piece of software via /usr/bin/apt-get . That's just the utterly wrong
way you phrased the question.
What you _really_ want is Firefox on a reasonable Linux distribution.
Which means you want a reasonable Linux distribution rather than
Triquel. But you didn't say that, because you're floundering around
_Granting_ for the sake of discussion that you're sticking with Triquel,
which seems incredibly bizarre because obviously you don't like it,
it's not _at all_ obvious to me that your best solution is to build the
software locally, especially given that Firefox is extremely complex
software with many runtime dependencies and even more build
What you would thus be logically most looking for is a third-party deb
repository for Firefox. _Or_, since this is some kinda eccentric Ubuntu
variant for FSF hippies, you could use Ubuntu's adorable little walled
garden of add-on software for Ubuntu that are hosted at
ppa.launchpad.net: Personal Package Archives.
Here is one PPA, for firefox-next:
Here is introductory text about PPAs:
Now, I really don't like the idea of PPAs very much: software walled
gardens are not my cuppa. It might be smarter to use Ubuntu repos.
Warning: Adding third-party repos to a deb-based distro can mess up the
distro. Therefore, it would be at minimum a superb idea to use
package-pinning (apt preferences) to ensure that the source in question
is _never_ used except when specifically invoked from the apt-get
command line using option '-t [thing]'. Example, assuming the new apt
sources would be like this block cited at the above-specified URL:
--- begin cut here ---
deb http://archive.ubuntu.com/ubuntu trusty universe multiverse
deb http://us.archive.ubuntu.com/ubuntu/ trusty universe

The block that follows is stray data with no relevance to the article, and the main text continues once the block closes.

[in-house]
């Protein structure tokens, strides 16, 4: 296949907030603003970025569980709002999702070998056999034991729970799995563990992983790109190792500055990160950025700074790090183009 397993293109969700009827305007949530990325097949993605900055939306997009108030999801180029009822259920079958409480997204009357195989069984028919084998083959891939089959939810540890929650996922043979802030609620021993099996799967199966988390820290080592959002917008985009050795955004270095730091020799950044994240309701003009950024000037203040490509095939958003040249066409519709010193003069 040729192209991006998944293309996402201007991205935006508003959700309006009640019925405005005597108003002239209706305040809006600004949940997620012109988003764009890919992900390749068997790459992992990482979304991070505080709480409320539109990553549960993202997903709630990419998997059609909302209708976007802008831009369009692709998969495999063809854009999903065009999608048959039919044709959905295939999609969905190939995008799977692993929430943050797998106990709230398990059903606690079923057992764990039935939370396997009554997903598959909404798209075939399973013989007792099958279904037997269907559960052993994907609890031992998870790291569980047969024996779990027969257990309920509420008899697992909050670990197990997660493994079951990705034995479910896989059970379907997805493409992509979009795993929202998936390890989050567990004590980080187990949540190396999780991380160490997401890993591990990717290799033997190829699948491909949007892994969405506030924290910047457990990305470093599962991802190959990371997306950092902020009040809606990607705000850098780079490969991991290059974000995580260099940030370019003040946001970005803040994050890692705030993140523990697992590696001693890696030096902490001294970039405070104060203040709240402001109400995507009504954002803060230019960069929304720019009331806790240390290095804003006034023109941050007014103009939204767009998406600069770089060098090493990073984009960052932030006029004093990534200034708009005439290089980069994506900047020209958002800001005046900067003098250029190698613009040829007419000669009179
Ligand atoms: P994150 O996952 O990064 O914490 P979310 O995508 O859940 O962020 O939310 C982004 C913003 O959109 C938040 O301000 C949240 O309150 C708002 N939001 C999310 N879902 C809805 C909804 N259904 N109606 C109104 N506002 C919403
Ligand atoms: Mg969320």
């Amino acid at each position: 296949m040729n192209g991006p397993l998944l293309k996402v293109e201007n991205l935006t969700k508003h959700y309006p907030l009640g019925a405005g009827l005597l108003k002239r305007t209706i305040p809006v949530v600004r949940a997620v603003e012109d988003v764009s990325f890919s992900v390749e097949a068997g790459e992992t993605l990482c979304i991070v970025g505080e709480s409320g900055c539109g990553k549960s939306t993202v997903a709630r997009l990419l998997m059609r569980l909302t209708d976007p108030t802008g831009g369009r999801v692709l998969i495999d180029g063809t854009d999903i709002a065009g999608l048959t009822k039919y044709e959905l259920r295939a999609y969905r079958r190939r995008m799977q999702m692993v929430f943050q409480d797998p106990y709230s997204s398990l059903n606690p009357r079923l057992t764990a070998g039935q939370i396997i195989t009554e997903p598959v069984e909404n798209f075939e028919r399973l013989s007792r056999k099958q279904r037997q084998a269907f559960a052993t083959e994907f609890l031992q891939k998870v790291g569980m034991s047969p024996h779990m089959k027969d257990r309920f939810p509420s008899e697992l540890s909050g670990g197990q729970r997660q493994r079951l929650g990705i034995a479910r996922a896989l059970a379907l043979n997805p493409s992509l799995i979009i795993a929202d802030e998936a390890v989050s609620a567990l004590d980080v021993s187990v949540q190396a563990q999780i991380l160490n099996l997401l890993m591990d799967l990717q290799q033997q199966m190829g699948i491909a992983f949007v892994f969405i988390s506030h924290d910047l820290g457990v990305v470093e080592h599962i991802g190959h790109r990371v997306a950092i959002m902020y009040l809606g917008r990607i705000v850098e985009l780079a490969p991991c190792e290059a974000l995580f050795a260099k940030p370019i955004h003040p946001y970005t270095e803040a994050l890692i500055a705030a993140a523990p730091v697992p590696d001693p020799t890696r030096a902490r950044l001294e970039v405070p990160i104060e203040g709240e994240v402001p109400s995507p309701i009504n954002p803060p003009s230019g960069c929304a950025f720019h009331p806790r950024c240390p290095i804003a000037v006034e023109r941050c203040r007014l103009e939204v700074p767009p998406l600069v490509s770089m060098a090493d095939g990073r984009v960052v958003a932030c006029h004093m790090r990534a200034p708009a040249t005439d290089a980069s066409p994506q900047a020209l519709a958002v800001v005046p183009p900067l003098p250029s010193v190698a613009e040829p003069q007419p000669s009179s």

deb http://us.archive.ubuntu.com/ubuntu/ trusty-updates universe
deb http://us.archive.ubuntu.com/ubuntu/ trusty multiverse
deb http://us.archive.ubuntu.com/ubuntu/ trusty-updates multiverse
deb http://security.ubuntu.com/ubuntu trusty-security universe
deb http://security.ubuntu.com/ubuntu trusty-security multiverse
--- end cut here ---
The 'thing' in question is thus 'trusty', which was Trusty Tahr, Ubuntu 14.04
(April 2014 release). To package-pin those sources to a _low_ priority
(sub-100) and prevent the sources from being used by default, you could
add this to /etc/apt/preferences:
--- begin cut here ---
Pin: release a=unstable
--- end cut here ---
Do NOT use Trusty Tahr in 2017. It's obsolete. Your job is to
determine what Ubuntu release is believed compatible with your release
of Trisquel (that you hate and rationally should be seeking to blow
away), and use references and /etc/apt/sources.list or
/etc/apt/sources.list.d/* lines appropriate to it.
Oh, and, just to be clear, the corresponding command syntax would be
# apt-get -t [thing] install packagename
Given that this is an adorable toy Ubuntu thing, season with sudo to suit.
Tip about pinning is from, ta-da! -- basic Debian user documentation,
and cribbed here from my ancient debian-tips file.
The experts say that using pinning in this fashion (values < 100) is
bass-ackwards from the intended mode of use. That's what happens when I
discover software features through experimentation rather than from
reading documentation. But it works.
The effect of '-t [thing]' is that the specified package(s) and
immediately necessary dependencies _only_ are fetched from the specified
apt source. Invocations of apt without that switch won't go there.